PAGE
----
It’s a well known law of physics that the speed of light (in a vacuum) is always the same, regardless of your frame of reference (essentially your vantage point). But this isn’t entirely true. It actually depends on how you define “speed.”
There are different ways to define speed, which is easy to see if you think about a car. One way to determine the speed of a car would be to look at the speedometer. If it says you are travelling 50 miles per hour (80 kilometers per hour), then that is the car’s speed at that moment in time. We sometimes call this the instantaneous speed. Another way to determine the car’s speed is to time how long it takes the car to travel a certain distance. So if we observe the car travel 50 miles in one hour, then we would say its speed if 50 mph. This is known as an average speed.
So what does this have to do with the speed of light? After all, if the speed of light is constant, doesn’t that mean the instantaneous speed and average speed will always be the same? They would be if light always travelled in a straight line (in flat space), but we know that space is actually curved. Gravity is the result of the curvature of space and time around a mass, so near a large mass like the Sun space is not flat. This means the average speed isn’t necessarily the same as the instantaneous speed.
We can see this with the car example again. Suppose two towns were 100 miles apart, and connected by a perfectly straight road. Then suppose we travel in a car with cruise control set at exactly 50 mph. The instantaneous velocity of the car is constant, so we would expect the travel time between the cities to be exactly 2 hours. But halfway on our journey, there is a bit of construction, so we must take a slight detour. Our speed remains 50 mph, but because of the detour our path is not perfectly straight. So instead of 2 hours, it takes us a bit longer, say 2 hours and 4 minutes. Thus the average speed is 48.4 mph.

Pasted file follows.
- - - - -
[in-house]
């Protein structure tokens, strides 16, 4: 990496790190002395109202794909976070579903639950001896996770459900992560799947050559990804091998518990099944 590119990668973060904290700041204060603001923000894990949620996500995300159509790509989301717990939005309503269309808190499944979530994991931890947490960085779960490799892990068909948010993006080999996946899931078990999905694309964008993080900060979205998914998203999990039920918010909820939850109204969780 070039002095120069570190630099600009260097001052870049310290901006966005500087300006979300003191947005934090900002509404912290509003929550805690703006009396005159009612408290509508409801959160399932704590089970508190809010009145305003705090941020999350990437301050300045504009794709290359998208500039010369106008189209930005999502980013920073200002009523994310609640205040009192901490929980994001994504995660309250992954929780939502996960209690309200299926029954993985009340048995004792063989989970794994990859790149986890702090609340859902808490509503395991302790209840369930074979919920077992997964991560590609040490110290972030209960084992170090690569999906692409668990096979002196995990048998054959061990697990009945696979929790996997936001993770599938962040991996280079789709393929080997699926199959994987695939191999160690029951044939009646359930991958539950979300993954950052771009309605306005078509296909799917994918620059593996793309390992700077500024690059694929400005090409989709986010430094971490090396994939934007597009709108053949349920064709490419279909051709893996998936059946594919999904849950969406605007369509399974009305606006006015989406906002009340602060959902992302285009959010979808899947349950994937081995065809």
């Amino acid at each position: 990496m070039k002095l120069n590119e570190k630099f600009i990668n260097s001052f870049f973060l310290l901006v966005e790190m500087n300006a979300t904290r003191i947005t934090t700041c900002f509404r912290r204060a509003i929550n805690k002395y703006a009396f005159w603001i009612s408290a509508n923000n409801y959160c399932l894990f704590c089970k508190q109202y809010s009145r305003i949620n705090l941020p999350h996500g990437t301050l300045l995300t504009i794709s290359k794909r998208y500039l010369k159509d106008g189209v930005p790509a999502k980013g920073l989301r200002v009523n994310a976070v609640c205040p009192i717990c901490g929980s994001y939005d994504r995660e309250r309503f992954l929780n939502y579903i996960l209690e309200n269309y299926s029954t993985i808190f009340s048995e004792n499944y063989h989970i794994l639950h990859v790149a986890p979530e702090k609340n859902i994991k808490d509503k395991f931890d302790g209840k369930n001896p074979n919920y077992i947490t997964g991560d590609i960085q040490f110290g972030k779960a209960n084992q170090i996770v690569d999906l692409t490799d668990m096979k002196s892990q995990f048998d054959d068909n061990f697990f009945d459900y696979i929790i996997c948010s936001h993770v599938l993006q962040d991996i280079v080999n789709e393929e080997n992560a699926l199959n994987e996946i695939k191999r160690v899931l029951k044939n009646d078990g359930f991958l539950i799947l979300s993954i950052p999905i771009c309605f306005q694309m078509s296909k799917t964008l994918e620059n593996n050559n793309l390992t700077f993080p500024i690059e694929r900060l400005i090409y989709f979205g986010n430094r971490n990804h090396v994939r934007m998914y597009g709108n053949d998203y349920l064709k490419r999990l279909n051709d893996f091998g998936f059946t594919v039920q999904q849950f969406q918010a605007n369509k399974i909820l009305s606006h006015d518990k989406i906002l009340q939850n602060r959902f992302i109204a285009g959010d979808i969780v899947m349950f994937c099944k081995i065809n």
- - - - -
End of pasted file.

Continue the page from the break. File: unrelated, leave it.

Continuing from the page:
We see this same effect with light. The mass of the Sun warps space near it, therefore light passing near the Sun has a slight detour. That means light from a planet on the other side of the solar system from earth reaches us a tiny bit later than we would otherwise expect. The first measurement of this time delay was in the late 1960s by Irwin Shapiro. Radio signals were bounced off Venus from Earth when the two planets were almost on opposite sides of the sun. The measured delay of the signals’ round trip was about 200 microseconds, just as predicted by general relativity. This effect is now known as the Shapiro time delay, and it means the average speed of light (as determined by the travel time) is slightly slower than the (always constant) instantaneous speed.
This effect has been used to determine the mass of certain neutron stars. In 2010, as described in a paper from Nature, a binary system consisting of a neutron star and a white dwarf was observed.1 The neutron star is a pulsar, meaning that it sweeps out a beam of intense energy as it rotates (kind of like a lighthouse). We see this as repeating radio pulses.
The two stars orbit each other in such a way that the white dwarf almost passes in front of the pulsar each orbit. This means the radio pulses pass close to the white dwarf before reaching us, and experiences a Shapiro time delay. Since the amount of the delay depends on the amount of spatial warping, which depends on the mass of the white dwarf, the team could use the delay to determine the mass of the white dwarf. Knowing that, they could determine the mass of the neutron star.
What they found was that this particular neutron star (PSR J1614-2230) is the most massive neutron star currently known, with a mass of about twice the Sun. It is so massive that we aren’t entirely sure how it exists.
In our everyday lives, a flight delay can be a bit of an annoyance. For light, a flight delay is a useful astronomical tool.
Demorest, Paul B., et al. “A two-solar-mass neutron star measured using Shapiro delay.” Nature 467.7319 (2010): 1081-1083. ↩︎